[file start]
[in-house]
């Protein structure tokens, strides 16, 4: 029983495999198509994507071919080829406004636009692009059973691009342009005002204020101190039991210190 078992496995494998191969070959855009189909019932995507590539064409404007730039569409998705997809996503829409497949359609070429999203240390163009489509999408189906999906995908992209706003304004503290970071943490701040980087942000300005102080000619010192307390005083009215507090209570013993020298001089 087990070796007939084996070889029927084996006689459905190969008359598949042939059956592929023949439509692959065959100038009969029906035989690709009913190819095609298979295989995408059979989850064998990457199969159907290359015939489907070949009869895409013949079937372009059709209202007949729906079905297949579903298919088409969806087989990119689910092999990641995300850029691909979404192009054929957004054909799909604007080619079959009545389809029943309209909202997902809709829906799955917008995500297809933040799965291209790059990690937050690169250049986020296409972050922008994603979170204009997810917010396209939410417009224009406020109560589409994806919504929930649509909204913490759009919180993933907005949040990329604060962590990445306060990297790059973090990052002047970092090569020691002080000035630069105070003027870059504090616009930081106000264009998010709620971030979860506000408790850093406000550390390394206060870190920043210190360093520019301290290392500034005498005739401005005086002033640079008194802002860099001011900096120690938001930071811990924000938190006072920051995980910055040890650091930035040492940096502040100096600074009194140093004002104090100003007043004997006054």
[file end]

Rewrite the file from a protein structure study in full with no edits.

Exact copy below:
[in-house]
């Protein structure tokens, strides 16, 4: 029983495999198509994507071919080829406004636009692009059973691009342009005002204020101190039991210190 078992496995494998191969070959855009189909019932995507590539064409404007730039569409998705997809996503829409497949359609070429999203240390163009489509999408189906999906995908992209706003304004503290970071943490701040980087942000300005102080000619010192307390005083009215507090209570013993020298001089 087990070796007939084996070889029927084996006689459905190969008359598949042939059956592929023949439509692959065959100038009969029906035989690709009913190819095609298979295989995408059979989850064998990457199969159907290359015939489907070949009869895409013949079937372009059709209202007949729906079905297949579903298919088409969806087989990119689910092999990641995300850029691909979404192009054929957004054909799909604007080619079959009545389809029943309209909202997902809709829906799955917008995500297809933040799965291209790059990690937050690169250049986020296409972050922008994603979170204009997810917010396209939410417009224009406020109560589409994806919504929930649509909204913490759009919180993933907005949040990329604060962590990445306060990297790059973090990052002047970092090569020691002080000035630069105070003027870059504090616009930081106000264009998010709620971030979860506000408790850093406000550390390394206060870190920043210190360093520019301290290392500034005498005739401005005086002033640079008194802002860099001011900096120690938001930071811990924000938190006072920051995980910055040890650091930035040492940096502040100096600074009194140093004002104090100003007043004997006054």